Can working memory be improved by influencing a person’s attitude? According to Frédérique Autin and Jean-Claude Croizet of the Universite de Poitiers, the answer is yes. The researchers put some sixth graders through some mental challenges to test this point.
Eleven year old kids were divided into three groups. Two thirds of the kids were given a set of anagrams that were so difficult none of the children were able to solve any of them in the allotted time. Of those, half were subsequently given a pep talk about how failure in no way reflects on one’s abilities or intelligence and is in fact a sign of learning. A third group wasn’t given the anagrams at all. All the children were then given a working memory test. Those students who had been told that experiencing difficulty with a problem was normal had slightly better working memories than the students who hadn’t had their failures reframed or hadn’t done any anagrams. In fact, the kids who had their failure at solving anagrams reframed into a positive experience did even better at subsequent memory tests than kids who had solved easy anagrams.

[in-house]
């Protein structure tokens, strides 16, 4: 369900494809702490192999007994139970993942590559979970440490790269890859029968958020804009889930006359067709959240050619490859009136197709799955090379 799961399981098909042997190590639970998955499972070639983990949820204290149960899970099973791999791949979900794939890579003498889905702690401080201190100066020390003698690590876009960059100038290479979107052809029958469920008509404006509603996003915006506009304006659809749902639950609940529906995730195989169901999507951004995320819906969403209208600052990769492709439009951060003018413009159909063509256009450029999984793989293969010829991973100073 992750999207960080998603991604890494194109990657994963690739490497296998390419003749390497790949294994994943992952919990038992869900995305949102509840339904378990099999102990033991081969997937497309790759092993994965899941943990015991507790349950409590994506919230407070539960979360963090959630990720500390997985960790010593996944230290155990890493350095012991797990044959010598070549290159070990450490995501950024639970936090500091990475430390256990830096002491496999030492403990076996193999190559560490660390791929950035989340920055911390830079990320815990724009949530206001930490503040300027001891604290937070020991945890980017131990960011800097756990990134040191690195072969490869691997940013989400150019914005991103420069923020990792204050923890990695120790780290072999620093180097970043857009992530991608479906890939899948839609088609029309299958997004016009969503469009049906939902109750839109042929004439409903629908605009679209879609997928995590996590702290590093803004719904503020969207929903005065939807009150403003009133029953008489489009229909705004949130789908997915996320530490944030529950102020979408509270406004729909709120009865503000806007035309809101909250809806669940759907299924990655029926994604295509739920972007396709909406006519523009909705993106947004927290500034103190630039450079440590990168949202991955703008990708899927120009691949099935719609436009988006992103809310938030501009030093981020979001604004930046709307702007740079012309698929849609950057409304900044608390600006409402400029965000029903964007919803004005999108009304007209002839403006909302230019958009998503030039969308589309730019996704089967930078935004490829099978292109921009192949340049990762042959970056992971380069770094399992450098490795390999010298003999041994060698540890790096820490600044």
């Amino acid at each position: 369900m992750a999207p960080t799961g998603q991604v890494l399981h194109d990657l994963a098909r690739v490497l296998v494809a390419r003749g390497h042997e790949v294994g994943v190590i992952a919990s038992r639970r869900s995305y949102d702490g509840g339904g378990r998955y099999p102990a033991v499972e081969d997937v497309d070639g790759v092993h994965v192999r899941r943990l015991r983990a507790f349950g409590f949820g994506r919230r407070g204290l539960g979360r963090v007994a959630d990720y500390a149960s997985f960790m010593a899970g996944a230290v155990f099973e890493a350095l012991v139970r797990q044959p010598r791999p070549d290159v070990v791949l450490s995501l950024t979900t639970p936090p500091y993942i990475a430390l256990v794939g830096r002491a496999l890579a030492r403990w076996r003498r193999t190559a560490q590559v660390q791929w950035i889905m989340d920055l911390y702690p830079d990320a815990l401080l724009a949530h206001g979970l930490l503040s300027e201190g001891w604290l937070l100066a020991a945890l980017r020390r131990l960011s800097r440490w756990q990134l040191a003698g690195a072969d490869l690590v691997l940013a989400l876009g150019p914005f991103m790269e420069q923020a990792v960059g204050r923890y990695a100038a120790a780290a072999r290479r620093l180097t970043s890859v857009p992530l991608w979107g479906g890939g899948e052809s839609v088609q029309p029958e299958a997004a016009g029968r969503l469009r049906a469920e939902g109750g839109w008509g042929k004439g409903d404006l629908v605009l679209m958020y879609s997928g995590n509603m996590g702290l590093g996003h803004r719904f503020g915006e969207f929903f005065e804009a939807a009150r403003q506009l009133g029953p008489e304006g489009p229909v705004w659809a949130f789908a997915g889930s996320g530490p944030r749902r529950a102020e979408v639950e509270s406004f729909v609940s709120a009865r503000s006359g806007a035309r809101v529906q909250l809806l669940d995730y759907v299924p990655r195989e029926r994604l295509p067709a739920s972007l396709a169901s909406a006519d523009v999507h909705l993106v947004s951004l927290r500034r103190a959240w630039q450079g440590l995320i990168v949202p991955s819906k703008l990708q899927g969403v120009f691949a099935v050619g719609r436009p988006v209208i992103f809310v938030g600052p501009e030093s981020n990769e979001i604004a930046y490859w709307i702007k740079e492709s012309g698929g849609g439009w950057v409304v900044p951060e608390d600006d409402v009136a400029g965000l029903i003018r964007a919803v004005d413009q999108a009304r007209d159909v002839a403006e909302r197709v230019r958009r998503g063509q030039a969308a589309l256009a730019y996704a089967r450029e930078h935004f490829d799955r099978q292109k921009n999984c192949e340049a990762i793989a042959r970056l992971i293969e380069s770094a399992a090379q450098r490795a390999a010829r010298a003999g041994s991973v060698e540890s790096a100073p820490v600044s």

When the kids were asked to decide how well a series of traits described them, those who had had their difficulties reframed were quicker to reject negative attributes and to rank themselves as being competent and good. To be clear, the researchers weren't simply buffing up the students' self esteem by telling them how great they were. They were merely explaining that failure is a normal part of learning. The kids drew their own conclusions about themselves.